7. Bonding with the family – I never felt closer to my mother than when we were out Christmas shopping for the family every year.  Not only on Black Friday, but checking off the gift list through December was, and still is, a special treat.
  8. Yes, you can stock up for yourself – This goes against my Santa’s helper training, but I do believe that holiday sales make this a really good time of year to stock up on things you need for yourself too.  Back in college, I didn’t always have the funds to go out and buy the new laptop I needed for school on a whim.  Nope, I did it on Black Friday, grabbing up a doorbuster deal and saving myself much needed money for college in the process.
  9. It creates special memories – When all was said and done, around 10am in the morning, after hours of jumping store to store for the right holiday sales and shopping our brains out, my mother and I would go out to breakfast together.  Some of my most cherished childhood memories are of these special breakfast times together celebrating the victories of the day.
  10. Saving money allows for more Christmas joy – Sure, sure, you shouldn’t spoil your kids rotten with too many toys, we all know that.  But find me a parent that doesn’t look forward to the moment their kid’s eyes light up on Christmas morning as they spot the presents under the Christmas tree, magically transported there overnight from Santa’s sleigh.

At the risk of sounding cliché, that is what the holiday season is really all about, bringing magic and joy to kids and adults alike all around the world.  I personally love buying other people presents and seeing them open them on Christmas morning.  Holiday sales like Black Friday make more of that possible, so, in my opinion, they really can’t be all that bad.  Can they?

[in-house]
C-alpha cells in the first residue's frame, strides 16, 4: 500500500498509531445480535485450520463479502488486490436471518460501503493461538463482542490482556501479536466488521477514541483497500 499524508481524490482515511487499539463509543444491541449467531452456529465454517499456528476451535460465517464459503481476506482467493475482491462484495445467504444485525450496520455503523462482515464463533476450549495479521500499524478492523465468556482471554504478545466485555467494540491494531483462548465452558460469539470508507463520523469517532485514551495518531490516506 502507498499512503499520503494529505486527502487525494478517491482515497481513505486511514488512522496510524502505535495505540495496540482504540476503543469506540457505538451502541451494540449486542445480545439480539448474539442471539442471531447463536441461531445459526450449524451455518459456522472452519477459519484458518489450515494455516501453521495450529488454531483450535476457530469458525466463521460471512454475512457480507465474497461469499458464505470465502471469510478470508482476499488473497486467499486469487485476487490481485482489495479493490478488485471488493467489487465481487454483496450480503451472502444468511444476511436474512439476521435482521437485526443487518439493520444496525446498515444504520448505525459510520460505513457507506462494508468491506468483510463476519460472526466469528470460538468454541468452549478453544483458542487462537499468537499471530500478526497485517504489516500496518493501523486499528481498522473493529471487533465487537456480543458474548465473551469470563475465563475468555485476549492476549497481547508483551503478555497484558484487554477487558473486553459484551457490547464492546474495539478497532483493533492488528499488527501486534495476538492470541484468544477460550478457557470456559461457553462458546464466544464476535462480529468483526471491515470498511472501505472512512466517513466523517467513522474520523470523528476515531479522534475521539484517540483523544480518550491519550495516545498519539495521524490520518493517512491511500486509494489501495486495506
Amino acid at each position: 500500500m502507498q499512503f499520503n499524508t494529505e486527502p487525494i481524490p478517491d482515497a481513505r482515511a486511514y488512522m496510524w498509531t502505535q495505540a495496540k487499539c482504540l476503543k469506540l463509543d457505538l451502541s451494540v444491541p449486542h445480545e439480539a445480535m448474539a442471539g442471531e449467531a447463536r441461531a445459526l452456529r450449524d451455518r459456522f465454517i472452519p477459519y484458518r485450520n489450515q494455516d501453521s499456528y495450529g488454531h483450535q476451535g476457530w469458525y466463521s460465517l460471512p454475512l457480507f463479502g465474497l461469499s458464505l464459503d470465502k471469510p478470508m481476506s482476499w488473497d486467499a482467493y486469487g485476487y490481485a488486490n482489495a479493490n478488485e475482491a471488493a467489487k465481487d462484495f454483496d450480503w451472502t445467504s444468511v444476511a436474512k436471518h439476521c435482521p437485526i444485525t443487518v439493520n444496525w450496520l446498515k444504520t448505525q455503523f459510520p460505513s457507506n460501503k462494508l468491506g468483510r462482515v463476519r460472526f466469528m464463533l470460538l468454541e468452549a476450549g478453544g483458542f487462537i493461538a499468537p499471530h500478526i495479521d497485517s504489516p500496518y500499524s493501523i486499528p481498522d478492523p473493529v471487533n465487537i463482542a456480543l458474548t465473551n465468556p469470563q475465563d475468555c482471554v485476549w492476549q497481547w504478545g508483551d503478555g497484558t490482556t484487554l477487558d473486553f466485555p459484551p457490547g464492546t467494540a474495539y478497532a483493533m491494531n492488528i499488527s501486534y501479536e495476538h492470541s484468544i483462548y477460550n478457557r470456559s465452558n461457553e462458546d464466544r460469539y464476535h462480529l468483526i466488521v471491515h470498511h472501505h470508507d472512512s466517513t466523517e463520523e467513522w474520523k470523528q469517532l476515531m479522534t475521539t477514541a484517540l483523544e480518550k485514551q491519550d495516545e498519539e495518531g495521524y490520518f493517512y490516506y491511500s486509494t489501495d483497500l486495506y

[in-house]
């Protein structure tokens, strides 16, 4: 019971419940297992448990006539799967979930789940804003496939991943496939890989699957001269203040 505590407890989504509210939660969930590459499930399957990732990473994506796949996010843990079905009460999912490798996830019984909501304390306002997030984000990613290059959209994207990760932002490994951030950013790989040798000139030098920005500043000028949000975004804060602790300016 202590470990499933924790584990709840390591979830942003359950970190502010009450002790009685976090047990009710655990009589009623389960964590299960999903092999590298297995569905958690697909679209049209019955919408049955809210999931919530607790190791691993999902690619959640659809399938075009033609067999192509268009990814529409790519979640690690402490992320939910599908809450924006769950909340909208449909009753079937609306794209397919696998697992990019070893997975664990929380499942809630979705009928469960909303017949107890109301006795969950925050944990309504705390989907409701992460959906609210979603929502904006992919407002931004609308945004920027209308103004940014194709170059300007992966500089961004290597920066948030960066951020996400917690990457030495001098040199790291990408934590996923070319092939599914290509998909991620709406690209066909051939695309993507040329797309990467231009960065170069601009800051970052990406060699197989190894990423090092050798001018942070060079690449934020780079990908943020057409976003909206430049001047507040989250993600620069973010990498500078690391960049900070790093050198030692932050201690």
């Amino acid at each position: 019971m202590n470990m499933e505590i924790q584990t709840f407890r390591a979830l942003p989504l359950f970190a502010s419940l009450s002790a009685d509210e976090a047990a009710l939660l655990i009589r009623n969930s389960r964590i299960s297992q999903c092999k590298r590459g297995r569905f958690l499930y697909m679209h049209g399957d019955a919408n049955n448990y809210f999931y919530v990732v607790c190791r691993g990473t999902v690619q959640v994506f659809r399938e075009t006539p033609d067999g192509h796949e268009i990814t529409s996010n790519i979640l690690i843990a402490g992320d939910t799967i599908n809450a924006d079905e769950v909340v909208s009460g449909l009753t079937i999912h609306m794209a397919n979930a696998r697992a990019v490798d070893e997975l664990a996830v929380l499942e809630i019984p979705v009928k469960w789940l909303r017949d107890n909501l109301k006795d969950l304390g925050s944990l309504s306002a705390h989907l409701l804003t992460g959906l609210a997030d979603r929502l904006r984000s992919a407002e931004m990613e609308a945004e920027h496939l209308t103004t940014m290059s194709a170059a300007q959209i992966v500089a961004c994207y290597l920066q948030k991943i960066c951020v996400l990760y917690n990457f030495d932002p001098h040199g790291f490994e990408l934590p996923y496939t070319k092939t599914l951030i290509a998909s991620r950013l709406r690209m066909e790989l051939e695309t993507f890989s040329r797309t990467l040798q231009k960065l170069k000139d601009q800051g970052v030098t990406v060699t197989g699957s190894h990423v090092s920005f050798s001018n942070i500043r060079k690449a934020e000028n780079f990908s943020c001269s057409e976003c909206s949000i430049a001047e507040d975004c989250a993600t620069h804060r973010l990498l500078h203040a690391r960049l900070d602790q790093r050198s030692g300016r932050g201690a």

3 comments on “In Defense of Black Friday: A Holiday Sales Story

  1. […] I have not had the chance to create some quality content on my personal blog, this one, for a while.  That’s because I have exciting news!  I have finally published my sales messaging related blog, The Sales Storyteller, linked here on my freelance site.  I recently posted on black friday and holiday shopping: […]

  2. Julie Luek says:

    When my kids hit the teenage years, we started a new Christmas tradition. Their “toys” got more expensive, and they got more selective about what the want. Instead of trying to choose the right gift and spend more than we want, we now fill stockings and give them each some money to add to whatever else they receive from family. Then, after Christmas, we hit the shops in the “big city” (Grand Junction for us), and spend the day together. It’s fun watching how carefully they think about what they want to buy and spend when it’s their money. They’re much more thoughtful. We eat lunch out together and enjoy each other’s company.

    • That’s fantastic, Julie! I think as long as we are thoughtful around this time of year, these activities can be really special and shopping can bring families together. It isn’t always about getting “stuff,” but making memories. I appreciate you always taking the time to comment on my blog, too. I really hope we will be able to grab that coffee in Denver the next time you are in town!